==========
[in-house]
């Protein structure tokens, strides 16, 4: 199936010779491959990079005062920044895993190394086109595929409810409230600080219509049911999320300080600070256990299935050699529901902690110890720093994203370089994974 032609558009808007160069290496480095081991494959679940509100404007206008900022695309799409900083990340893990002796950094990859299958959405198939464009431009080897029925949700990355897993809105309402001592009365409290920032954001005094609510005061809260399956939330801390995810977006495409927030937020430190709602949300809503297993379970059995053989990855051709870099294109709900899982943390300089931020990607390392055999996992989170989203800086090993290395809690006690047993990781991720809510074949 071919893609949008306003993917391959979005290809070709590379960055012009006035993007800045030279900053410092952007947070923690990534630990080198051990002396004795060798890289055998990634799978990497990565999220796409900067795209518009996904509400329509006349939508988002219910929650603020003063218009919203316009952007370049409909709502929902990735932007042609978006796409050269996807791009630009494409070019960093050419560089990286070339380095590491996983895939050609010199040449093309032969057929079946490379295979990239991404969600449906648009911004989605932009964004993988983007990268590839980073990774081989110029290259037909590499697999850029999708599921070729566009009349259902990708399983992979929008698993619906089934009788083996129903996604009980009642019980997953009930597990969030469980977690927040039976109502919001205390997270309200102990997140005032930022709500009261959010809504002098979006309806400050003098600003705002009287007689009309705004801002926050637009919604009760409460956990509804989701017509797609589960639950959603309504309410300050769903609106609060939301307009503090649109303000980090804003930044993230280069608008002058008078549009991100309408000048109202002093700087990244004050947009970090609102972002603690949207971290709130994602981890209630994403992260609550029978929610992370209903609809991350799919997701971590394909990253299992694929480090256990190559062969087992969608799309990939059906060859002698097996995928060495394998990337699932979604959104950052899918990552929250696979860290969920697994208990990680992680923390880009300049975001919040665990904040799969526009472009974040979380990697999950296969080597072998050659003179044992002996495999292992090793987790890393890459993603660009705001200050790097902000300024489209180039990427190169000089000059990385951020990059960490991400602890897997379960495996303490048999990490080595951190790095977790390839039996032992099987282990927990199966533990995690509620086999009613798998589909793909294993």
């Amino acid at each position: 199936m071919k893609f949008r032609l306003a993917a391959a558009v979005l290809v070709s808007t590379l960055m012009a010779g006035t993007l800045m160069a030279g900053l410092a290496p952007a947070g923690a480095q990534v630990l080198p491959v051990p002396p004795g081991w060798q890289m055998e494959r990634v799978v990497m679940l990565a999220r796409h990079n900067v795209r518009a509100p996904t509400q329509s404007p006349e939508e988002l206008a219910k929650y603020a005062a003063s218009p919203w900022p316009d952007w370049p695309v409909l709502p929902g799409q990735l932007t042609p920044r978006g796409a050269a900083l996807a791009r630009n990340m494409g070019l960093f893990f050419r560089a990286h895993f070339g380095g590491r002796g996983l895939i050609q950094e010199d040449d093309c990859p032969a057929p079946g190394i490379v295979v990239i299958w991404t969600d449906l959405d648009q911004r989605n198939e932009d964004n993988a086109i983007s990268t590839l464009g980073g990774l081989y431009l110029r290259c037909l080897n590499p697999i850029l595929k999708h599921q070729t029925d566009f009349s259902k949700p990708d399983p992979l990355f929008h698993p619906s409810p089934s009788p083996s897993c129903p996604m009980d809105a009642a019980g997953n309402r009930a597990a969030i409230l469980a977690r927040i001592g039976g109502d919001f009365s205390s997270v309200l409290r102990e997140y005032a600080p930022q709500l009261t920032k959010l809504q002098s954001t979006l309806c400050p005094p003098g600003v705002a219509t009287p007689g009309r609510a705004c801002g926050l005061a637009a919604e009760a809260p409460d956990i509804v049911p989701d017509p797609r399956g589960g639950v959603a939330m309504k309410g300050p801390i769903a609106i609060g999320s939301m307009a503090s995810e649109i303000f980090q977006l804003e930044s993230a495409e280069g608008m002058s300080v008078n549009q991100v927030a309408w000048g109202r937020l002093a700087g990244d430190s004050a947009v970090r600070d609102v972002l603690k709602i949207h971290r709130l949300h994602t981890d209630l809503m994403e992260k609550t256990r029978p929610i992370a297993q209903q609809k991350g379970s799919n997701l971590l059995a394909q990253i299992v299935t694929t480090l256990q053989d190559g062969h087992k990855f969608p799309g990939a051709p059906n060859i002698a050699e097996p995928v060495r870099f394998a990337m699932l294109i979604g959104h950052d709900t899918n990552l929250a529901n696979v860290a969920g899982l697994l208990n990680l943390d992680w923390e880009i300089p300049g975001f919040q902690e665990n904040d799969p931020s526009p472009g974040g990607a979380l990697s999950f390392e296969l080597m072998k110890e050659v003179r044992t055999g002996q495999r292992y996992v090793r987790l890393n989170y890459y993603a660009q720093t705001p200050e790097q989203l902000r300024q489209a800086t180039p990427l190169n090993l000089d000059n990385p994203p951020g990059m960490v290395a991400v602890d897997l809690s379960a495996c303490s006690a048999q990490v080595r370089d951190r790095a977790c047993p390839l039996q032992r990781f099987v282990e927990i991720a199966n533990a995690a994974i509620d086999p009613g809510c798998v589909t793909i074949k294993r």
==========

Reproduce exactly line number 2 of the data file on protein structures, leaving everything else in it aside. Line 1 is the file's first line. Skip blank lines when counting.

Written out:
């Protein structure tokens, strides 16, 4: 199936010779491959990079005062920044895993190394086109595929409810409230600080219509049911999320300080600070256990299935050699529901902690110890720093994203370089994974 032609558009808007160069290496480095081991494959679940509100404007206008900022695309799409900083990340893990002796950094990859299958959405198939464009431009080897029925949700990355897993809105309402001592009365409290920032954001005094609510005061809260399956939330801390995810977006495409927030937020430190709602949300809503297993379970059995053989990855051709870099294109709900899982943390300089931020990607390392055999996992989170989203800086090993290395809690006690047993990781991720809510074949 071919893609949008306003993917391959979005290809070709590379960055012009006035993007800045030279900053410092952007947070923690990534630990080198051990002396004795060798890289055998990634799978990497990565999220796409900067795209518009996904509400329509006349939508988002219910929650603020003063218009919203316009952007370049409909709502929902990735932007042609978006796409050269996807791009630009494409070019960093050419560089990286070339380095590491996983895939050609010199040449093309032969057929079946490379295979990239991404969600449906648009911004989605932009964004993988983007990268590839980073990774081989110029290259037909590499697999850029999708599921070729566009009349259902990708399983992979929008698993619906089934009788083996129903996604009980009642019980997953009930597990969030469980977690927040039976109502919001205390997270309200102990997140005032930022709500009261959010809504002098979006309806400050003098600003705002009287007689009309705004801002926050637009919604009760409460956990509804989701017509797609589960639950959603309504309410300050769903609106609060939301307009503090649109303000980090804003930044993230280069608008002058008078549009991100309408000048109202002093700087990244004050947009970090609102972002603690949207971290709130994602981890209630994403992260609550029978929610992370209903609809991350799919997701971590394909990253299992694929480090256990190559062969087992969608799309990939059906060859002698097996995928060495394998990337699932979604959104950052899918990552929250696979860290969920697994208990990680992680923390880009300049975001919040665990904040799969526009472009974040979380990697999950296969080597072998050659003179044992002996495999292992090793987790890393890459993603660009705001200050790097902000300024489209180039990427190169000089000059990385951020990059960490991400602890897997379960495996303490048999990490080595951190790095977790390839039996032992099987282990927990199966533990995690509620086999009613798998589909793909294993």